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    Exterior Staining Guide

    Step by Step

    1Read all product labels carefully, follow all instructions closely and ensure you prepare your deck correctly.

    a)Clear your workspace by removing as many items as you can (planters, hoses, outdoor furniture). Cover items (steps, plants sidewalks, paths).

    b)Examine the deck. Make any necessary repairs before you start staining (caulk seams, filler hole or gauges).

    c)Stains require a clean, sound surface free of dirt, dust, grease, mildew, loose wood fibers and mill glaze. Use cleaners, removers and 80-grit sandpaper to ensure your surface is stainable.

    2After your wood is properly prepared, select an inconspicuous place to test your stain selection and preview final results.

    a)The natural color or grain of the wood itself can greatly influence the final color.

    b)Rough surfaces hold more color than smooth surfaces.

    3Once you are happy with your color selection begin by staining the vertical sections such as siding, railings and posts to prevent drips and splatters from landing on previously finished areas.

    a)Brushing is the recommended application method for staining. If you roll or spray, always back brush.

    b)Always apply stain in the direction of the grain of the wood.

    4Once vertical surfaces are complete, proceed to the deck/horizontal surface. Work two or three boards at a time and avoid stopping in the middle of the board to avoid developing lap marks.

    a)Make sure to wipe up any excess stain. Don't let stain puddle on the surface.

    b)To ensure proper stain penetration and even drying results, avoid applying stain in direct sunlight.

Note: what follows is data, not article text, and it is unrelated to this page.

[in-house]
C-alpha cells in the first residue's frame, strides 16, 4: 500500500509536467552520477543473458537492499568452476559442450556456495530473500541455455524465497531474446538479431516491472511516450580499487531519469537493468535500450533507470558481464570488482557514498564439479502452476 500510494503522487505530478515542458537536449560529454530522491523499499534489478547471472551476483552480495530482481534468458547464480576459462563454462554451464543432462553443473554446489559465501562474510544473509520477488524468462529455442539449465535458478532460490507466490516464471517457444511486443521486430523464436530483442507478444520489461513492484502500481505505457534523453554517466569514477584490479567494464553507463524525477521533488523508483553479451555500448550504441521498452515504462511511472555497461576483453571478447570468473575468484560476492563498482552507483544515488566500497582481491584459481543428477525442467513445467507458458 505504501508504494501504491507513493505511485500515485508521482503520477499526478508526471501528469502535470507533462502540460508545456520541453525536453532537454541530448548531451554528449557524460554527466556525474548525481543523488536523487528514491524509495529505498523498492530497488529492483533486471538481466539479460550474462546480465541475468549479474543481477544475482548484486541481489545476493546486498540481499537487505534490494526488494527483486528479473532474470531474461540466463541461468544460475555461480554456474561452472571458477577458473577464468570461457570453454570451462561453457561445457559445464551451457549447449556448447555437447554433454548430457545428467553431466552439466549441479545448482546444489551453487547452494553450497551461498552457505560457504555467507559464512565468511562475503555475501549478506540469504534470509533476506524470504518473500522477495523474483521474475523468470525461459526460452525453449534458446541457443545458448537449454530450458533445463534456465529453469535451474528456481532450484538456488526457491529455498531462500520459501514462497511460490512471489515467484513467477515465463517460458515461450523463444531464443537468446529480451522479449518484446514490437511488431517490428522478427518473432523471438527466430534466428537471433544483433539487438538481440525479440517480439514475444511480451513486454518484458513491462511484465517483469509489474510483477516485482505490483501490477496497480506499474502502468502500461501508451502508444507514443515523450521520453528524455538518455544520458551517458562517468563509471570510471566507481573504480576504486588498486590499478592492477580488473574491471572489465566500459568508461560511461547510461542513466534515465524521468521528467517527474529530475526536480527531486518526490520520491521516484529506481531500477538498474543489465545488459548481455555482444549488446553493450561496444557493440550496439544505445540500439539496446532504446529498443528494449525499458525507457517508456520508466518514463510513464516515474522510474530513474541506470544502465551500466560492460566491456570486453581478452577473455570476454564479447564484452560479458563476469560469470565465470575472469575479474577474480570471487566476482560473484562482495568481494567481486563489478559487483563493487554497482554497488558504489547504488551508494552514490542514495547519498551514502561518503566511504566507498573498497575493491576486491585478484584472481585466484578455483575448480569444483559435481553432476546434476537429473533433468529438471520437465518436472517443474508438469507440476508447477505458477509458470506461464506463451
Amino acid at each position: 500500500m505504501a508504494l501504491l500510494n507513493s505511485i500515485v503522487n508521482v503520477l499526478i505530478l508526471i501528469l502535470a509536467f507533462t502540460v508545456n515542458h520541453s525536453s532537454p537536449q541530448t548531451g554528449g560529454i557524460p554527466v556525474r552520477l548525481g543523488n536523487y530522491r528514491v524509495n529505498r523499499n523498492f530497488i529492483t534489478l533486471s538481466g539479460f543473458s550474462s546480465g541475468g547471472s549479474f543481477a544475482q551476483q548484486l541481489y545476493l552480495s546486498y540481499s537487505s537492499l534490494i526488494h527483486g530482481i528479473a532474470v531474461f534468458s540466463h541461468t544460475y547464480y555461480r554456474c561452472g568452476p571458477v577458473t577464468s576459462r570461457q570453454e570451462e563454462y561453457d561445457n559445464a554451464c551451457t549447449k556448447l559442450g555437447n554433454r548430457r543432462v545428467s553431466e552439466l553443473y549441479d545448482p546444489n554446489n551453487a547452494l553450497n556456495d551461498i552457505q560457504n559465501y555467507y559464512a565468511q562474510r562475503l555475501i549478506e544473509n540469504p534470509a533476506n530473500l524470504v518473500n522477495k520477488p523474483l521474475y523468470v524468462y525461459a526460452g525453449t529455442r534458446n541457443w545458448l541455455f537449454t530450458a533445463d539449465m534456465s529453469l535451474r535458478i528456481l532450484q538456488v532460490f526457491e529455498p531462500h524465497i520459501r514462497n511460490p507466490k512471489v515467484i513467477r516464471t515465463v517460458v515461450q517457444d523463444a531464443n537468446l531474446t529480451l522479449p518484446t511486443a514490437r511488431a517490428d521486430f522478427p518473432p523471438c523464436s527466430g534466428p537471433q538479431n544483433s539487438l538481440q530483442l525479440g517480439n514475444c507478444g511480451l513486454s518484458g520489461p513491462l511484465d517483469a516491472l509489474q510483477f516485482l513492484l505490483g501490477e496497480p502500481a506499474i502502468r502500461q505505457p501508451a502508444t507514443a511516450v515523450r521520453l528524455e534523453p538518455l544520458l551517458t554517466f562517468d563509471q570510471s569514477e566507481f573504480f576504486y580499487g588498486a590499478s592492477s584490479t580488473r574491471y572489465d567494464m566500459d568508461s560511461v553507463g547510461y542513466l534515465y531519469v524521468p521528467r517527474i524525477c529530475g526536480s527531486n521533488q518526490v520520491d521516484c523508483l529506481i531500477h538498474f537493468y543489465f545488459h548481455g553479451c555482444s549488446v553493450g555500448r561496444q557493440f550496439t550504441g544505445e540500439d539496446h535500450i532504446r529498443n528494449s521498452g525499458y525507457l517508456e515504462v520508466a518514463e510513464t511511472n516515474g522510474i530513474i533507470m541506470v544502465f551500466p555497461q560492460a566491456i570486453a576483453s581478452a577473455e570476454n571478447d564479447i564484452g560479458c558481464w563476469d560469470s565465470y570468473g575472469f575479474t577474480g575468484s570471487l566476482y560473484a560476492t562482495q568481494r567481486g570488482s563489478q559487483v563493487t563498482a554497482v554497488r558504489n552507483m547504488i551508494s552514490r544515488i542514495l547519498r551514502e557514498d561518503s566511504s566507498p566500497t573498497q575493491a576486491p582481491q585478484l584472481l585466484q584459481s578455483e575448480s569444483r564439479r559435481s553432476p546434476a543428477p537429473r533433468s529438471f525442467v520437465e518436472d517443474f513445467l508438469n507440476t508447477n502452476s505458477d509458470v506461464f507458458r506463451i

Rings End

    Tip

    Stir stains frequently during application to maintain color uniformity.

    The best time to stain is when temperatures are moderate (between 50℉ and 95℉), humidity is low average and nor rain is in the forecast. Ideally, you should start exterior projects after three or four consecutive dry days. If possible, complete your project within one week of surface preparation.

    Waterborne vs Classic Oil Stain

    Waterborne

    Clean up easily, dry quickly and provide excellent UV protection, which slows down fading of wood's color, known as graying.

    Classic oil

    Penetrate deep into the wood, resulting in a uniform finish that protects the wood inside and out. Oils are proven to minimize peeling and cracking and are easy to recoat. More prone to mildew.

    Stain Opacity

    exterior-staining-guide

    Solid

    Durability: A+

    Provides the most shielding and color while covering the majority of imperfections. All color while lightly allowing the texture of the wood to show through.

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    Semi Solid

    Durability: A

    Provides a barrier with even more color while covering most imperfections. Ideal for softwoods.

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    Semi Transparent

    Durability: B+

    Allows most of the grain pattern to show through with a bit more color while providing additional protection. Ideal for softwoods.

    exterior-staining-guide

    Translucent / Toner

    Durability: B

    Offers protection while allowing the grain pattern and texture to show through with the lightest tone. Ideal for hardwoods.

    exterior-staining-guide

    Clear

    Durability: B-

    A clear protective coating with no color added. Shows the natural beauty of wood. Some clears do not have UV protection.

    Browse Our Selection of Exterior Stain Products